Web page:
It was also difficult to read the beginning reference to female infanticide and later blatant promotion in a village of gender selection ultrasounds. The references were made more difficult as a new mother to a daughter. I pushed through the challenging and moving descriptions to discover a story about family connections, love, overcoming obstacles, and hope.

Gowda’s debut novel is impressive in its descriptions, imagery, and character development. You begin to feel you personally know the characters, sympathize with them, and rejoice with them. The novel made difficult and endearing statements about South Asian culture.

Above all, “Secret Daughter” is about the love and connection between a mother and her daughter, making it a perfect novel to read in commemoration of Mother’s Day.

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Alternative Guru Deepak Chopra

 Alternative Medicine, Books  Comments Off on Alternative Guru Deepak Chopra
Apr 012010
 

Deepak Chopra is a superstar of alternative medicine and spirituality. He makes me more proud of being Indian! 😉 I have some of his books and appreciate his thoughts. He was on Dr. Oz recently and offered the following insightful thoughts and helpful tidbits:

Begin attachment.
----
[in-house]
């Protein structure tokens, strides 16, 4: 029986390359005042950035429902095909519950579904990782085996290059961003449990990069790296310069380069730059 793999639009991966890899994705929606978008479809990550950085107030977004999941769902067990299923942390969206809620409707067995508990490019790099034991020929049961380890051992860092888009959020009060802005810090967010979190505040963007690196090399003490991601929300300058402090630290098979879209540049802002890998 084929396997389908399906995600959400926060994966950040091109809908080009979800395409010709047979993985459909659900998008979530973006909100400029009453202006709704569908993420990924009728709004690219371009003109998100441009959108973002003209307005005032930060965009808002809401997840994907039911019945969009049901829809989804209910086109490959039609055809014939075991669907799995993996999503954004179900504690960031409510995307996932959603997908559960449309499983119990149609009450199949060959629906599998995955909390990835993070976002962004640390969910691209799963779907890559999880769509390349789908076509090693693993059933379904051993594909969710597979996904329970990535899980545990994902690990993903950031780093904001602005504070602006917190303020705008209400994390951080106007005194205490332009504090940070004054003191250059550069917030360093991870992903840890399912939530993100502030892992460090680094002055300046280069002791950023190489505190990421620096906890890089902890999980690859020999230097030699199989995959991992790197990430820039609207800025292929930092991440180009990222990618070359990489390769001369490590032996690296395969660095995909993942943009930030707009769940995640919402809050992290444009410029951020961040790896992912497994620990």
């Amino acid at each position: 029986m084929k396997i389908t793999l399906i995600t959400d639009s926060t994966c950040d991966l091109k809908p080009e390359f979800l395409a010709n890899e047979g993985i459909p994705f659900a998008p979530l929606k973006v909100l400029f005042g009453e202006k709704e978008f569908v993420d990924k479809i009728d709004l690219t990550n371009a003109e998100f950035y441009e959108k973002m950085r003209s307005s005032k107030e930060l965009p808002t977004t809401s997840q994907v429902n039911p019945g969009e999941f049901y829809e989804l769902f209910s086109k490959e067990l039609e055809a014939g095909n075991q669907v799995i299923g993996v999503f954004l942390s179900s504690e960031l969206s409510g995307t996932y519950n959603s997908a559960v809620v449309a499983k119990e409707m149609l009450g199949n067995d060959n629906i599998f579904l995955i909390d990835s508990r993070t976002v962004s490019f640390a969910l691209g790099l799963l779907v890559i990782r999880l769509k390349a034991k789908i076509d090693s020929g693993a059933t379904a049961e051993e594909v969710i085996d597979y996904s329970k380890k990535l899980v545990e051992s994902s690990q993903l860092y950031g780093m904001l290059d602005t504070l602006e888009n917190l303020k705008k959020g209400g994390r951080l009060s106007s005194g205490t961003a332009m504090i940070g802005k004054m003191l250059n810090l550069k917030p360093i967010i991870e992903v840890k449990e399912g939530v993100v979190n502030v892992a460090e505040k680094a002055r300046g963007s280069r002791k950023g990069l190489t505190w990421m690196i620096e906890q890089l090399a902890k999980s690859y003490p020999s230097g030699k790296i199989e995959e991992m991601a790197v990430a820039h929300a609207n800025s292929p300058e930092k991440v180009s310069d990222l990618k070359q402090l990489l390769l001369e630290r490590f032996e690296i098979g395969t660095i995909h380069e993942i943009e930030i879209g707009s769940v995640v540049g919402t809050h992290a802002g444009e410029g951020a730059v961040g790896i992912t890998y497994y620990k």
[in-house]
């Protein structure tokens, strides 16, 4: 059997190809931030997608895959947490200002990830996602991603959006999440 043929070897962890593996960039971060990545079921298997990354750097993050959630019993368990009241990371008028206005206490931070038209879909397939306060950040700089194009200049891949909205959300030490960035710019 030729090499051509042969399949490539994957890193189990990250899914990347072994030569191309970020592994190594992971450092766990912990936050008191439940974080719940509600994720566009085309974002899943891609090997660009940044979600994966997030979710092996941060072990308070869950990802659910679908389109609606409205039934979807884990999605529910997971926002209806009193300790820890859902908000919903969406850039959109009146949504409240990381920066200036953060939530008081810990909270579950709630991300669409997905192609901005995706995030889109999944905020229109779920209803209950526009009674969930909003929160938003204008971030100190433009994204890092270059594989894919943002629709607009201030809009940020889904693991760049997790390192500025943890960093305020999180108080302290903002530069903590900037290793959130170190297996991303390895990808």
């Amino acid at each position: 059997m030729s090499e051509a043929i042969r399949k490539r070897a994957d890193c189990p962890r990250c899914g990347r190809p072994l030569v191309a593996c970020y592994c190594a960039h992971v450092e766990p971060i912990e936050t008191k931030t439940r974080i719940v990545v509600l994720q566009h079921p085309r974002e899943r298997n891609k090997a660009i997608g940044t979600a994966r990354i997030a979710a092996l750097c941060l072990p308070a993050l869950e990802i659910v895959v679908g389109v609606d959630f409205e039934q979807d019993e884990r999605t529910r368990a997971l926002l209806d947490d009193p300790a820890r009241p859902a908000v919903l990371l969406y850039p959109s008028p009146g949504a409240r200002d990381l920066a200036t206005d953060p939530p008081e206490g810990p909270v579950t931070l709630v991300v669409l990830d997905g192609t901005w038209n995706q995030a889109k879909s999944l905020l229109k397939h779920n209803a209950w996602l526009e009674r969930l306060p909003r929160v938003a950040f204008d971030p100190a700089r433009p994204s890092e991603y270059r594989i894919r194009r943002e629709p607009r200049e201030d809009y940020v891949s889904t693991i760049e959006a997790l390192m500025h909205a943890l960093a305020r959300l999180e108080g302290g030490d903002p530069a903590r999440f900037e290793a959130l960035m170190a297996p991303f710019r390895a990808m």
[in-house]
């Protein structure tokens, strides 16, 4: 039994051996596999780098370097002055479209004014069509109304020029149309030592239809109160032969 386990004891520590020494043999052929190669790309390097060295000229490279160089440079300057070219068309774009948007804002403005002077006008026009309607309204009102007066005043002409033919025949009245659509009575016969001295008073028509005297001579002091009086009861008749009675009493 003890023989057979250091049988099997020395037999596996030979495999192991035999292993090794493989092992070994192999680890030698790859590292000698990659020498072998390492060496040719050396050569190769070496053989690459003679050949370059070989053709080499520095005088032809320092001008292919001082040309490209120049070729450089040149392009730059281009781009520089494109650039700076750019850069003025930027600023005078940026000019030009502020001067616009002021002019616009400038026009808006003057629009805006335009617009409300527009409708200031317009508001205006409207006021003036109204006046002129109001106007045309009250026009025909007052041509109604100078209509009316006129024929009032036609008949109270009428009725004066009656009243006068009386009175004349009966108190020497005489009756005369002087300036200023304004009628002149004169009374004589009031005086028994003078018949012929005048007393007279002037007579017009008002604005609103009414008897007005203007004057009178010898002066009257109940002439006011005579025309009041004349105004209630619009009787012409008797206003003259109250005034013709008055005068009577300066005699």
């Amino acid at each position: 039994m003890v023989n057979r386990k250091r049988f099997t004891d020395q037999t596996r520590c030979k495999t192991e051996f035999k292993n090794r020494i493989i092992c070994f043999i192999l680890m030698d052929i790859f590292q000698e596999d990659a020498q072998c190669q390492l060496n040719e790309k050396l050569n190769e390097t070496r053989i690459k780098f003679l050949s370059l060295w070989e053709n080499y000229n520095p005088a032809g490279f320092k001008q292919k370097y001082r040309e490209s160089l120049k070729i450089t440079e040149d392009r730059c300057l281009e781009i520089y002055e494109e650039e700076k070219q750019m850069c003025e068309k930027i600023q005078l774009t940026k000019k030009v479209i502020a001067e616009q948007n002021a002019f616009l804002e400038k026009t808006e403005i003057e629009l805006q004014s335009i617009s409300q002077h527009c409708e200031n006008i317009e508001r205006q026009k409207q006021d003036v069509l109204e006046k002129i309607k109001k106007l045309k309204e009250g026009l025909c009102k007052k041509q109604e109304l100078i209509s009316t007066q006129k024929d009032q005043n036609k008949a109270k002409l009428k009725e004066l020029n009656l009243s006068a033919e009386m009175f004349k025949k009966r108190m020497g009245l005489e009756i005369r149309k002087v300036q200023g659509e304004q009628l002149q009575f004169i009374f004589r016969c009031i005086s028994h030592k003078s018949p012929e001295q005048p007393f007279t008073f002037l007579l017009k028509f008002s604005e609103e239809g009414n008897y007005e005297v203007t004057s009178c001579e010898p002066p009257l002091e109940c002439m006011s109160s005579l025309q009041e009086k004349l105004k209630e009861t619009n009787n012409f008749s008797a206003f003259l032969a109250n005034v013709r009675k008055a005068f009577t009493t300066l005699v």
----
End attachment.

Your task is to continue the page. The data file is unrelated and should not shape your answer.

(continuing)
-Get rid of emotional toxins

-Quiet the mind

Introduce positivity – “you can’t just expect someone to think happy thoughts and create happy molecules.”

Meditation: “Close your eyes, watch your breath, be aware of your body, don’t have expectations or worry about any noises or thoughts. Surrender yourself to the moment.”

Meditation for Kids: Start at 5 years of age for 5 minutes. Add 1 minute for each subsequent age.

Insomnia: Even when lying down and your head is full of speeding thoughts, you are getting the metabolic rest of “almost sleep.” You are 90% there even if not sleeping. You go further when watching your breath. “So the worst thing you can do is worry about sleeping because the more you will not sleep.

The best way to get the best sleep (good quality) is to make your day really interesting – to make your day dynamic, full of activity, and exercise. Then the night will follow spontaneously.”

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Modified Cauliflower and Potatoes (Alloo Gobi)

 Books, Indian Cooking, Recipes  Comments Off on Modified Cauliflower and Potatoes (Alloo Gobi)
Mar 182010
 
Modified Alloo Gobi

Modified Alloo Gobi